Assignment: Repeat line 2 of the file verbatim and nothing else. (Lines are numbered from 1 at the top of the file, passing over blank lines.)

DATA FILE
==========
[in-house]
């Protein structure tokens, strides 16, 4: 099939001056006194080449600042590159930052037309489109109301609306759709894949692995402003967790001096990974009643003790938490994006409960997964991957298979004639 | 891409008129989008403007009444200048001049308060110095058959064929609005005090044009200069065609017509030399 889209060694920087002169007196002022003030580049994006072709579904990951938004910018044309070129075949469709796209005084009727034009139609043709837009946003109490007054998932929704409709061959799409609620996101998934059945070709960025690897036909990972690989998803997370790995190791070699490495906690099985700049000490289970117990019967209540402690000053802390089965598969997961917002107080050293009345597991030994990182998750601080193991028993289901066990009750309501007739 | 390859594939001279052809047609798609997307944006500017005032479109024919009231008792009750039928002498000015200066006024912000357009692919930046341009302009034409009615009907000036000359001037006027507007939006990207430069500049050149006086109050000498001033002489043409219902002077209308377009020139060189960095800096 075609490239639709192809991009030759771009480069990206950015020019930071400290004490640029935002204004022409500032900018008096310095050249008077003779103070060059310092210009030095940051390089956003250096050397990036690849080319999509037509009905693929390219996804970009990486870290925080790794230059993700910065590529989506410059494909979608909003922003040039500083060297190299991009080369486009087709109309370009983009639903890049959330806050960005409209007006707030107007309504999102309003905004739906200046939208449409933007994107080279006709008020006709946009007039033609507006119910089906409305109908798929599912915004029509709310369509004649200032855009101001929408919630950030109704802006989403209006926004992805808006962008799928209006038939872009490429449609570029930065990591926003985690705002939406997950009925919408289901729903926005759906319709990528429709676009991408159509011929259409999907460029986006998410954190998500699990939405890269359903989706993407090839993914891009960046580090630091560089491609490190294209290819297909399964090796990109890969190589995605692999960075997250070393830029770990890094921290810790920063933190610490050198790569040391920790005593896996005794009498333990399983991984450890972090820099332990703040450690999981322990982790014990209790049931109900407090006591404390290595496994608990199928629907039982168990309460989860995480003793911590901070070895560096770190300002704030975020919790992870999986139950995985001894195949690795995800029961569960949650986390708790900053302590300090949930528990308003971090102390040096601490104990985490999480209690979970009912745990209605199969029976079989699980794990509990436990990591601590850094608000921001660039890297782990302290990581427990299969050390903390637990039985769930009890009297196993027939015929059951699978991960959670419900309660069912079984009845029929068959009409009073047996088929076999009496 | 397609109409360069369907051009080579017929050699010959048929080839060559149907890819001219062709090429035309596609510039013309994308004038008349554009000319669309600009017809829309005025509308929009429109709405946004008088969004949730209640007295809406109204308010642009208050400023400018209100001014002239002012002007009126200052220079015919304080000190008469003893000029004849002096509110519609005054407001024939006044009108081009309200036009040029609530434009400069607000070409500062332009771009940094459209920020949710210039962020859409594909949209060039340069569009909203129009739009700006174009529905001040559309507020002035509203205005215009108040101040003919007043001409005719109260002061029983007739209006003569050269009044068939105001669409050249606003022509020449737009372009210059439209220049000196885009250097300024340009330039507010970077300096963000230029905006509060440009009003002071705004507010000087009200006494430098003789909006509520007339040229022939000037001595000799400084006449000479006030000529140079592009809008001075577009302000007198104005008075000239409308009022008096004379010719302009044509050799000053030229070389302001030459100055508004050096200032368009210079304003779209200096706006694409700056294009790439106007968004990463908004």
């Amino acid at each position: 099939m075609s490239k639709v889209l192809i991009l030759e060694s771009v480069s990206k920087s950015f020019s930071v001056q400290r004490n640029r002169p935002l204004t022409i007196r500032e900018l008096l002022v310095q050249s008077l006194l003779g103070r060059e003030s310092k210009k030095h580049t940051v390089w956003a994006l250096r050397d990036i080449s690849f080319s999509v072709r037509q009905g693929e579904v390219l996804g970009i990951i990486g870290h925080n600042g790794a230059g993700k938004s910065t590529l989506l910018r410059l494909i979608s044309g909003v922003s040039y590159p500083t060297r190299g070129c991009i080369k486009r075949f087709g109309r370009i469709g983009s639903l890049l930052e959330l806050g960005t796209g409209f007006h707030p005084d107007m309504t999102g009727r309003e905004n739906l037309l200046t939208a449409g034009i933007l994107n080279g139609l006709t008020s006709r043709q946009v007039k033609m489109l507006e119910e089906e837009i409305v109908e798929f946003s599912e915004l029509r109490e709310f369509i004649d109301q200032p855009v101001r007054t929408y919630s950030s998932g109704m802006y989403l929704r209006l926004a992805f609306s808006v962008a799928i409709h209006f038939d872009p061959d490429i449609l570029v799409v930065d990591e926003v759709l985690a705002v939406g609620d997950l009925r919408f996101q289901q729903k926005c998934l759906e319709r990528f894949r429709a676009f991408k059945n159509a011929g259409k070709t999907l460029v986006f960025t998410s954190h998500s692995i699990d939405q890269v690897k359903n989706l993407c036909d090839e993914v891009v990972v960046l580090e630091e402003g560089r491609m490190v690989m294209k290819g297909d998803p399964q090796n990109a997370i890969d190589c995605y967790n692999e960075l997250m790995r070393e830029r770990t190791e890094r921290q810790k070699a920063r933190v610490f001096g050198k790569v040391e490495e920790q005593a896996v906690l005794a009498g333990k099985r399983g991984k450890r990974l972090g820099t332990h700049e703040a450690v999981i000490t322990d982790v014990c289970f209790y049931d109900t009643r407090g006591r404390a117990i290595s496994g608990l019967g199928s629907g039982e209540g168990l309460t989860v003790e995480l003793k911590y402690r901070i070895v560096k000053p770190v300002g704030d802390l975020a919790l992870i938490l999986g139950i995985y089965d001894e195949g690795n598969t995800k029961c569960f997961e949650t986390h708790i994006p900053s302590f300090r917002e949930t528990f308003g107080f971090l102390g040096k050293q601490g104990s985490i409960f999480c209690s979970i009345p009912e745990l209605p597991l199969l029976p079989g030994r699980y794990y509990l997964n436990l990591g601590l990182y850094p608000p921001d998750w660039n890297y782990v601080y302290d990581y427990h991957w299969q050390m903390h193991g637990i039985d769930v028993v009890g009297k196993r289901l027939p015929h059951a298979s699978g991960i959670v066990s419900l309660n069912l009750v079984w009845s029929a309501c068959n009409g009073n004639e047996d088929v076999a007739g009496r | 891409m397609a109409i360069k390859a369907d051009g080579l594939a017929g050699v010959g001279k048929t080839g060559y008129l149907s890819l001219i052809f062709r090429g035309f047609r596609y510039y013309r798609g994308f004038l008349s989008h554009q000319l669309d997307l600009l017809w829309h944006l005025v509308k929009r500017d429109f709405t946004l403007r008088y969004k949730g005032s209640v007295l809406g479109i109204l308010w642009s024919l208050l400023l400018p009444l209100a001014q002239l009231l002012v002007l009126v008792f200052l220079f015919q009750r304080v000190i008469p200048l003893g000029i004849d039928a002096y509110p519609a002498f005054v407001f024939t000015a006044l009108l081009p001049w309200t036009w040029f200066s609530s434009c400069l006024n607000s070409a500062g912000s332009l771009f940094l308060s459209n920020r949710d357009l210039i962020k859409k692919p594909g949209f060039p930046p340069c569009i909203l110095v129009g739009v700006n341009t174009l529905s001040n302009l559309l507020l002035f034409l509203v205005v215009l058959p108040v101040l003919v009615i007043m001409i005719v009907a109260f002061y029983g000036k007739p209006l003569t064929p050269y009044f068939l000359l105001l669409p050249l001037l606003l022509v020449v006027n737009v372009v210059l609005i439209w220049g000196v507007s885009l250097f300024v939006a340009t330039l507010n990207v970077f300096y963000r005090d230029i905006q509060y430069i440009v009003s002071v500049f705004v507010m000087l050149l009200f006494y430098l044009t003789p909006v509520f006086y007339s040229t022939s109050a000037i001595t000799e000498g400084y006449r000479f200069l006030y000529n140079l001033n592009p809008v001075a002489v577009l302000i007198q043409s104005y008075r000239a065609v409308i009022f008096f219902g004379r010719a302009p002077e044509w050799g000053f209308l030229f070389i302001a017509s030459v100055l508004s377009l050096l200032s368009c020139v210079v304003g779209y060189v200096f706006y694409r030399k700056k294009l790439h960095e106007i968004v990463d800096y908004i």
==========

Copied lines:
């Protein structure tokens, strides 16, 4: 099939001056006194080449600042590159930052037309489109109301609306759709894949692995402003967790001096990974009643003790938490994006409960997964991957298979004639 | 891409008129989008403007009444200048001049308060110095058959064929609005005090044009200069065609017509030399 889209060694920087002169007196002022003030580049994006072709579904990951938004910018044309070129075949469709796209005084009727034009139609043709837009946003109490007054998932929704409709061959799409609620996101998934059945070709960025690897036909990972690989998803997370790995190791070699490495906690099985700049000490289970117990019967209540402690000053802390089965598969997961917002107080050293009345597991030994990182998750601080193991028993289901066990009750309501007739 | 390859594939001279052809047609798609997307944006500017005032479109024919009231008792009750039928002498000015200066006024912000357009692919930046341009302009034409009615009907000036000359001037006027507007939006990207430069500049050149006086109050000498001033002489043409219902002077209308377009020139060189960095800096 075609490239639709192809991009030759771009480069990206950015020019930071400290004490640029935002204004022409500032900018008096310095050249008077003779103070060059310092210009030095940051390089956003250096050397990036690849080319999509037509009905693929390219996804970009990486870290925080790794230059993700910065590529989506410059494909979608909003922003040039500083060297190299991009080369486009087709109309370009983009639903890049959330806050960005409209007006707030107007309504999102309003905004739906200046939208449409933007994107080279006709008020006709946009007039033609507006119910089906409305109908798929599912915004029509709310369509004649200032855009101001929408919630950030109704802006989403209006926004992805808006962008799928209006038939872009490429449609570029930065990591926003985690705002939406997950009925919408289901729903926005759906319709990528429709676009991408159509011929259409999907460029986006998410954190998500699990939405890269359903989706993407090839993914891009960046580090630091560089491609490190294209290819297909399964090796990109890969190589995605692999960075997250070393830029770990890094921290810790920063933190610490050198790569040391920790005593896996005794009498333990399983991984450890972090820099332990703040450690999981322990982790014990209790049931109900407090006591404390290595496994608990199928629907039982168990309460989860995480003793911590901070070895560096770190300002704030975020919790992870999986139950995985001894195949690795995800029961569960949650986390708790900053302590300090949930528990308003971090102390040096601490104990985490999480209690979970009912745990209605199969029976079989699980794990509990436990990591601590850094608000921001660039890297782990302290990581427990299969050390903390637990039985769930009890009297196993027939015929059951699978991960959670419900309660069912079984009845029929068959009409009073047996088929076999009496 | 397609109409360069369907051009080579017929050699010959048929080839060559149907890819001219062709090429035309596609510039013309994308004038008349554009000319669309600009017809829309005025509308929009429109709405946004008088969004949730209640007295809406109204308010642009208050400023400018209100001014002239002012002007009126200052220079015919304080000190008469003893000029004849002096509110519609005054407001024939006044009108081009309200036009040029609530434009400069607000070409500062332009771009940094459209920020949710210039962020859409594909949209060039340069569009909203129009739009700006174009529905001040559309507020002035509203205005215009108040101040003919007043001409005719109260002061029983007739209006003569050269009044068939105001669409050249606003022509020449737009372009210059439209220049000196885009250097300024340009330039507010970077300096963000230029905006509060440009009003002071705004507010000087009200006494430098003789909006509520007339040229022939000037001595000799400084006449000479006030000529140079592009809008001075577009302000007198104005008075000239409308009022008096004379010719302009044509050799000053030229070389302001030459100055508004050096200032368009210079304003779209200096706006694409700056294009790439106007968004990463908004």